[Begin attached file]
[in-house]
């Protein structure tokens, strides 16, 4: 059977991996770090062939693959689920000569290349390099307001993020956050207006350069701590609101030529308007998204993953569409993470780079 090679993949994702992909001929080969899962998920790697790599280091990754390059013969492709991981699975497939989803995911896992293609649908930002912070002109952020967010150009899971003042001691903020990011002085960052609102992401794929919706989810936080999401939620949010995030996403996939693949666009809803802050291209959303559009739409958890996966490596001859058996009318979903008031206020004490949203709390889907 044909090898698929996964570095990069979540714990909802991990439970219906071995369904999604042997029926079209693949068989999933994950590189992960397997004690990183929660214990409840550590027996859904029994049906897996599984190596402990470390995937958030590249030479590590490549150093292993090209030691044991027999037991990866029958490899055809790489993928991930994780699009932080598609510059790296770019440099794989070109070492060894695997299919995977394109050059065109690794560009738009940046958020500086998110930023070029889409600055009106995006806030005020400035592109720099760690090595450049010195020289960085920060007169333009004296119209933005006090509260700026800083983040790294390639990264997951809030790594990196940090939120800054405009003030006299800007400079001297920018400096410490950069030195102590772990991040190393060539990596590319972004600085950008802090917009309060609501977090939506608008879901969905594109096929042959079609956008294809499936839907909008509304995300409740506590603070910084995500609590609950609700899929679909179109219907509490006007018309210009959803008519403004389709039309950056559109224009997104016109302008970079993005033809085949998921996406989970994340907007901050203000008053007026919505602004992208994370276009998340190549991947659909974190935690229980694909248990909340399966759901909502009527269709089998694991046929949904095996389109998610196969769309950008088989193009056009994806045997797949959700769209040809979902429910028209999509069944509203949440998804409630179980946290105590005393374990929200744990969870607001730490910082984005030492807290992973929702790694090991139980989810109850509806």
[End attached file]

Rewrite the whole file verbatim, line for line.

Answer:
[in-house]
């Protein structure tokens, strides 16, 4: 059977991996770090062939693959689920000569290349390099307001993020956050207006350069701590609101030529308007998204993953569409993470780079 090679993949994702992909001929080969899962998920790697790599280091990754390059013969492709991981699975497939989803995911896992293609649908930002912070002109952020967010150009899971003042001691903020990011002085960052609102992401794929919706989810936080999401939620949010995030996403996939693949666009809803802050291209959303559009739409958890996966490596001859058996009318979903008031206020004490949203709390889907 044909090898698929996964570095990069979540714990909802991990439970219906071995369904999604042997029926079209693949068989999933994950590189992960397997004690990183929660214990409840550590027996859904029994049906897996599984190596402990470390995937958030590249030479590590490549150093292993090209030691044991027999037991990866029958490899055809790489993928991930994780699009932080598609510059790296770019440099794989070109070492060894695997299919995977394109050059065109690794560009738009940046958020500086998110930023070029889409600055009106995006806030005020400035592109720099760690090595450049010195020289960085920060007169333009004296119209933005006090509260700026800083983040790294390639990264997951809030790594990196940090939120800054405009003030006299800007400079001297920018400096410490950069030195102590772990991040190393060539990596590319972004600085950008802090917009309060609501977090939506608008879901969905594109096929042959079609956008294809499936839907909008509304995300409740506590603070910084995500609590609950609700899929679909179109219907509490006007018309210009959803008519403004389709039309950056559109224009997104016109302008970079993005033809085949998921996406989970994340907007901050203000008053007026919505602004992208994370276009998340190549991947659909974190935690229980694909248990909340399966759901909502009527269709089998694991046929949904095996389109998610196969769309950008088989193009056009994806045997797949959700769209040809979902429910028209999509069944509203949440998804409630179980946290105590005393374990929200744990969870607001730490910082984005030492807290992973929702790694090991139980989810109850509806």